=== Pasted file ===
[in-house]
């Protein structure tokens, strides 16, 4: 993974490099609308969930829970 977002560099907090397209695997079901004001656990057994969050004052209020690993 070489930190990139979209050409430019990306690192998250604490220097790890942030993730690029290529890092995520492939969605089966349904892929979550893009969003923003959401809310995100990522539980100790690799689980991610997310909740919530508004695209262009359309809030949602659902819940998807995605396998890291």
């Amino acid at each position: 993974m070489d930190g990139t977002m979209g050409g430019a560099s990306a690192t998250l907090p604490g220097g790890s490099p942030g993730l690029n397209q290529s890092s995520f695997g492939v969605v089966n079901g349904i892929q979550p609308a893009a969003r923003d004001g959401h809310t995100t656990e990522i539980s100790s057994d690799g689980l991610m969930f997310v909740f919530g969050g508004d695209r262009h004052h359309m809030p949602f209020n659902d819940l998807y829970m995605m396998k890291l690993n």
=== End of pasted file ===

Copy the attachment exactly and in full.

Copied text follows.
[in-house]
């Protein structure tokens, strides 16, 4: 993974490099609308969930829970 977002560099907090397209695997079901004001656990057994969050004052209020690993 070489930190990139979209050409430019990306690192998250604490220097790890942030993730690029290529890092995520492939969605089966349904892929979550893009969003923003959401809310995100990522539980100790690799689980991610997310909740919530508004695209262009359309809030949602659902819940998807995605396998890291």
């Amino acid at each position: 993974m070489d930190g990139t977002m979209g050409g430019a560099s990306a690192t998250l907090p604490g220097g790890s490099p942030g993730l690029n397209q290529s890092s995520f695997g492939v969605v089966n079901g349904i892929q979550p609308a893009a969003r923003d004001g959401h809310t995100t656990e990522i539980s100790s057994d690799g689980l991610m969930f997310v909740f919530g969050g508004d695209r262009h004052h359309m809030p949602f209020n659902d819940l998807y829970m995605m396998k890291l690993n």